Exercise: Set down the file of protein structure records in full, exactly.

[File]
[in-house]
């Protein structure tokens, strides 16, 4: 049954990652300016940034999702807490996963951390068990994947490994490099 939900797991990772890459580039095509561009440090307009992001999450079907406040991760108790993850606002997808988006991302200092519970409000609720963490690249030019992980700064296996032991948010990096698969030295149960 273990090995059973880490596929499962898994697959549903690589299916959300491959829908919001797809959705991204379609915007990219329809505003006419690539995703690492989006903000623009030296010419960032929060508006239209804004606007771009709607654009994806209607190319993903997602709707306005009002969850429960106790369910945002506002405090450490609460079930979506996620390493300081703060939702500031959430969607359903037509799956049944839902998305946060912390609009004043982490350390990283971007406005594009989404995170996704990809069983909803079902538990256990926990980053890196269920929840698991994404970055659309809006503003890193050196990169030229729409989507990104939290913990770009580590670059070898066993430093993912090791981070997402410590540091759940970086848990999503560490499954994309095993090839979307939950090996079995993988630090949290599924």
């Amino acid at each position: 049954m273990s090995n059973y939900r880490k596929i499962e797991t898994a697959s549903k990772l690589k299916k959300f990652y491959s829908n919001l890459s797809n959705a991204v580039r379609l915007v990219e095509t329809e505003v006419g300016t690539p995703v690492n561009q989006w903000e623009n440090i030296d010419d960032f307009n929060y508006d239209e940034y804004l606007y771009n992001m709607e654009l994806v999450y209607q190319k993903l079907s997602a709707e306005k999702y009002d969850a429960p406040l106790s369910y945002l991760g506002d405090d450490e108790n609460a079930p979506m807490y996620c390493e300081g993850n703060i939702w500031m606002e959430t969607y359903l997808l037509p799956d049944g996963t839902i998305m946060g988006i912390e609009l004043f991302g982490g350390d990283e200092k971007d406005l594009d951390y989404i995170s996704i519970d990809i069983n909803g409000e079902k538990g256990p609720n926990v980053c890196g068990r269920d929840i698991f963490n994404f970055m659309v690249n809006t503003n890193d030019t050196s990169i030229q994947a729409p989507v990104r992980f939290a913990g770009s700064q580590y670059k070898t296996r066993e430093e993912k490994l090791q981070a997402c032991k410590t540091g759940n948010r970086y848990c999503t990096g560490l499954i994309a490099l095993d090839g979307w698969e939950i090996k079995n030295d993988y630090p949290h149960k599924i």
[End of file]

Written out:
[in-house]
């Protein structure tokens, strides 16, 4: 049954990652300016940034999702807490996963951390068990994947490994490099 939900797991990772890459580039095509561009440090307009992001999450079907406040991760108790993850606002997808988006991302200092519970409000609720963490690249030019992980700064296996032991948010990096698969030295149960 273990090995059973880490596929499962898994697959549903690589299916959300491959829908919001797809959705991204379609915007990219329809505003006419690539995703690492989006903000623009030296010419960032929060508006239209804004606007771009709607654009994806209607190319993903997602709707306005009002969850429960106790369910945002506002405090450490609460079930979506996620390493300081703060939702500031959430969607359903037509799956049944839902998305946060912390609009004043982490350390990283971007406005594009989404995170996704990809069983909803079902538990256990926990980053890196269920929840698991994404970055659309809006503003890193050196990169030229729409989507990104939290913990770009580590670059070898066993430093993912090791981070997402410590540091759940970086848990999503560490499954994309095993090839979307939950090996079995993988630090949290599924």
């Amino acid at each position: 049954m273990s090995n059973y939900r880490k596929i499962e797991t898994a697959s549903k990772l690589k299916k959300f990652y491959s829908n919001l890459s797809n959705a991204v580039r379609l915007v990219e095509t329809e505003v006419g300016t690539p995703v690492n561009q989006w903000e623009n440090i030296d010419d960032f307009n929060y508006d239209e940034y804004l606007y771009n992001m709607e654009l994806v999450y209607q190319k993903l079907s997602a709707e306005k999702y009002d969850a429960p406040l106790s369910y945002l991760g506002d405090d450490e108790n609460a079930p979506m807490y996620c390493e300081g993850n703060i939702w500031m606002e959430t969607y359903l997808l037509p799956d049944g996963t839902i998305m946060g988006i912390e609009l004043f991302g982490g350390d990283e200092k971007d406005l594009d951390y989404i995170s996704i519970d990809i069983n909803g409000e079902k538990g256990p609720n926990v980053c890196g068990r269920d929840i698991f963490n994404f970055m659309v690249n809006t503003n890193d030019t050196s990169i030229q994947a729409p989507v990104r992980f939290a913990g770009s700064q580590y670059k070898t296996r066993e430093e993912k490994l090791q981070a997402c032991k410590t540091g759940n948010r970086y848990c999503t990096g560490l499954i994309a490099l095993d090839g979307w698969e939950i090996k079995n030295d993988y630090p949290h149960k599924i």